Biochemical characterisation of a cassava (Manihot esculenta crantz) diversity panel for post-harvest physiological deterioration; metabolite involvement and environmental influence


J Plant Physiol. 2024 Jun 27;301:154303. doi: 10.1016/j.jplph.2024.154303. Online ahead of print.


Cassava (Manihot esculenta Crantz) produces edible roots, a major carbohydrate source feeding more than 800 million people in Africa, Latin America, Oceania and Asia. Post-harvest physiological deterioration (PPD) renders harvested cassava roots unpalatable and unmarketable. Decades of research on PPD have elucidated several genetic, enzymatic and metabolic processes involved. Breeding populations were established to enable verification of robust biomarkers for PPD resistance. For comparison, these PPD populations have been cultivated concurrently with diversity population for carotenoid (β-carotene) content. Results highlighted a significant variation of the chemotypes due to environmental factors. Less than 3% of the detected molecular features showed consistent trends between the two harvest years and were putatively identified as phenylpropanoid derived compounds (e.g. caffeoyl rutinoside). The data corroborated that ∼20 μg β-carotene/g DW can reduced the PPD response of the cassava roots to a score of ∼1. Correlation analysis showed a significant correlation of β-carotene content at harvest to PPD response (R2 -0.55). However, the decrease of β-carotene over storage was not significantly correlated to initial content or PPD response. Volatile analysis observed changes of apocarotenoids derived from β-carotene, lipid oxidation products (alkanes, alcohols and carbonyls and esters) and terpenes. The majority of these volatiles (>90%) showed no significant correlation to β-carotene or PPD. Observed data indicated an increase (∼2-fold) of alkanes in varieties with β-carotene >10 μg/g DW and a decrease (∼60%) in varieties with less β-carotene. Fatty acid methyl esters with a chain length > C9 were detected solely after storage and show lower levels in varieties with higher β-carotene content. In combination with correlation values to PPD (R2 ∼0.3; P-value >0.05), the data indicated a more efficient ROS quenching mechanism in PPD resistant varieties.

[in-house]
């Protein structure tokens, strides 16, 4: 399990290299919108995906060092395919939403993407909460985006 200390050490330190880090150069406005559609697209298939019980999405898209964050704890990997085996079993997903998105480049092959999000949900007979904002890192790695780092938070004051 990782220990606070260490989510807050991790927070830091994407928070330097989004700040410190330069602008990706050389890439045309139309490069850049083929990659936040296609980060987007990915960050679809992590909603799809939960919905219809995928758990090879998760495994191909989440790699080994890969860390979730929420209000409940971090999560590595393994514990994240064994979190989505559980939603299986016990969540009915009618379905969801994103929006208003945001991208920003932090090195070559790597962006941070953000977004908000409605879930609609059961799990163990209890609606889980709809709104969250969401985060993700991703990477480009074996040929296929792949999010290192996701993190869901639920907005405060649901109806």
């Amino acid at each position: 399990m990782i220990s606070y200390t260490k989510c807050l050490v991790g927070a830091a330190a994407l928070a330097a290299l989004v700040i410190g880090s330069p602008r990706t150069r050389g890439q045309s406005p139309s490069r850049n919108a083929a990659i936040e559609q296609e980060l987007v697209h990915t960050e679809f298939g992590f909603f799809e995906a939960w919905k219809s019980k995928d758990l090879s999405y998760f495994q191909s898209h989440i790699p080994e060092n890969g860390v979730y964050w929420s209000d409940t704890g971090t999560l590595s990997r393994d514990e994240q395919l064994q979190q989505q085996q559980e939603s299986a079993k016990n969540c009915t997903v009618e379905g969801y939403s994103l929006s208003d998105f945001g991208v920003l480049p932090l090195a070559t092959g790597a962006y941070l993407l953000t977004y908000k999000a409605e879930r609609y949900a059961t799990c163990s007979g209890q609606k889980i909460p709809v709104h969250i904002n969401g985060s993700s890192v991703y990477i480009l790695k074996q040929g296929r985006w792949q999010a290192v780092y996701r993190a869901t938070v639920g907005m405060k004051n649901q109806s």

PMID:38959754 | DOI:10.1016/j.jplph.2024.154303